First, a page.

Miss Mollie Mae

Miss Mollie Mae – Kids Back to School: Separation Anxiety for Your Four-Legged Friend!

In September, as the kids head back to school, did you consider that your dog may have to adjust to the changes in the family routine just like everyone else? During the summer, your children and the family dog can develop a strong bond. Now there’s suddenly an empty and quiet house.

This change in routine when children return to school can be confusing to your dog. Instead of going for walks and playing in the yard, their companions suddenly put on backpacks and head out the door without them. This change in routine can cause your dog to suffer from separation anxiety or depression.

Your dog may experience the effects of the loss of extra playtime and the friendship developed with your children by exhibiting signs of separation through destructive behaviors such as:

  • Chewing furniture
  • Ripping the stuffing out of pillows
  • Shredding paper
  • Obsessive barking/whining for extended periods of time

Separation anxiety is a serious condition that can be managed with structure and patience. Never punish your dog for exhibiting this behavior, as it will make him or her more fearful and potentially aggressive.

Here are a few helpful tips to help your dog cope with back-to-school schedules and your children’s shift in attention:

  • Follow a daily routine for feeding, walks, and play time.
  • Leave some sturdy, interactive toys for your dog to help keep him from being bored. Rubber kongs can be stuffed with a little peanut butter and can even be frozen for a long lasting treat!
  • Consider doggie daycare for prolonged absences



By |September 11th, 2015|Miss Mollie Mae|0 Comments|

Miss Mollie Mae: The social media site worth BARKING about!

A dog should be a positive, up-lifting experience. Therefore, a dog photo should be something that makes you a little bit happier or laugh when you see it.

A new photo-sharing site called BarkFeed features dog images designed to make us smile. BarkFeed was developed by Bark & Co., the same group that brought us BarkBox, which is a monthly delivery of toys, treats, and chews for our pups.

Right now, BarkFeed is a web-based application and does not have a mobile app. But due to the response the site has been getting since its launch earlier this summer, the app integration may not be far behind.pup


Miss Mollie Mae – “Go, Fetch, Run!”: Offers full-body, outdoor workouts to fitness enthusiasts and their pooches!

Miss Mollie Mae – Can dogs detect cancer?

The future of cancer screenings may not be expensive, invasive tests, but simply in having dogs sniff a urine sample.

In a new study conducted by researchers from the University of Arkansas for Medical Sciences, a rescue dog name Frankie had a 90% success rate at distinguishing urine between people with thyroid cancer and those people without the disease.

In an effort to provide an alternative to invasive tests, researchers trained Frankie, a German Shepherd mix, to recognize the smell of cancerous human thyroid tissue. He had been trained to lie down when he smelled cancer, and to turn away when he did not.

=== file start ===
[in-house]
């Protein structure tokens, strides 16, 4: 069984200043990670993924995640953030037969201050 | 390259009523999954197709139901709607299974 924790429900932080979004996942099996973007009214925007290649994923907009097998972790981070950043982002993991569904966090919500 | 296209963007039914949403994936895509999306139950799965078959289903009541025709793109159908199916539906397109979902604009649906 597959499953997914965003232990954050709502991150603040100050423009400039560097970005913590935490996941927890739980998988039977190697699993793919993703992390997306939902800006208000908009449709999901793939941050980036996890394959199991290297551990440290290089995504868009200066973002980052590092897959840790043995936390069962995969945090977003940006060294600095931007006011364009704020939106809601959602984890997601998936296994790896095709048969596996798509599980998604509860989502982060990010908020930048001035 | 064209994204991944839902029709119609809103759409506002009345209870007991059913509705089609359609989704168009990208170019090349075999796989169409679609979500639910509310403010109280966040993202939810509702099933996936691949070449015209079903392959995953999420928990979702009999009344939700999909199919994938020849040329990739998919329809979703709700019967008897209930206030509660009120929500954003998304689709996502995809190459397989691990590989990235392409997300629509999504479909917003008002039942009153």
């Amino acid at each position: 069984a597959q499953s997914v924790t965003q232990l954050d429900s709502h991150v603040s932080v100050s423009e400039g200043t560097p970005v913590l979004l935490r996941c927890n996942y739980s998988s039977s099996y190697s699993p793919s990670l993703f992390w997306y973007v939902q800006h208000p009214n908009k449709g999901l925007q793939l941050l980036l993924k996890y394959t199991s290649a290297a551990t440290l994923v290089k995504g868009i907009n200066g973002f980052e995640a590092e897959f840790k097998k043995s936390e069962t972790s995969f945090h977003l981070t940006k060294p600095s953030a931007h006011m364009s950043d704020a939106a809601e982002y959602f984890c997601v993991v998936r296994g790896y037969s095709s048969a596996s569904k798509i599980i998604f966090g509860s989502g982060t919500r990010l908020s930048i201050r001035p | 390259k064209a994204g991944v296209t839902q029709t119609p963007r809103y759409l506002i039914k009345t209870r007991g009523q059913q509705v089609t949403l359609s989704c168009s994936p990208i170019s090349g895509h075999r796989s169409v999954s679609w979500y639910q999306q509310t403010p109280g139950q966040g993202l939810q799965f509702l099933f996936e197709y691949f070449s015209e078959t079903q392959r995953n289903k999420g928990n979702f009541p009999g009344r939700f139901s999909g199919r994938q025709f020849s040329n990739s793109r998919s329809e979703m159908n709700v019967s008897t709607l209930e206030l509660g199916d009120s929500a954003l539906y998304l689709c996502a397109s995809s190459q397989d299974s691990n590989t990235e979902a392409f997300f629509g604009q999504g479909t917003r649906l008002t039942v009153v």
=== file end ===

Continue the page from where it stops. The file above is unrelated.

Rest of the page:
In a 2011 study, researchers successfully trained dogs to detect lung cancer by sniffing patients’ breath. Notably, the dogs could detect cancer even when those patients had been smoking or had COPD, unlike current cancer screening tests. In 2014, a study showed that dogs had 98% accuracy at detecting prostate cancer from urine samples. Dogs are also being trained to detect ovarian cancer.

The rationale is simple: While humans have only 5 million scent receptors in their noses, dogs have about 200 million, giving them a sense of smell roughly a thousand times more sensitive!

Even though the use of dogs to detect cancer is a flourishing field of research, the future of cancer screenings is something to be euphoric and engrossed about!



Miss Mollie Mae: The Eyes Have It!

The eyes have it: Why we bond with our dogs like our babies.

Some dog owners treat their dogs like their babies. While this might seem ridiculous to some, a new study proves the bond between dogs and their owners can be as emotionally strong as the connection between mothers and their children.

Researchers have shown the eye connection between dogs and humans increases the levels of oxytocin in people. Oxytocin, aka the “cuddle chemical,” is a hormone mammals produce in the brain that encourages bonding between mothers and their offspring. It’s also involved in partner and social bonding.

In the first experiment, the researchers measured oxytocin levels in 28 pairs of dogs and their humans before watching them interact for 30 minutes. People talked, petted, and looked at their canines. Afterward, the researchers screened oxytocin levels again.

The owners and pups that gazed at one another more showed increased oxytocin!

For the second experiment, the researchers dosed 54 dogs with either a spray of saline or oxytocin in the nose. The female dogs treated with oxytocin spent more time gazing at their owners, which after 30 minutes boosted the levels of their owners’ oxytocin!

This suggests that this gaze behavior is really critical in oxytocin release! When they receive oxytocin, this causes dogs to look more at people and the more they look, it boosts oxytocin levels more.

This special bonding relationship with dogs is fairly unique!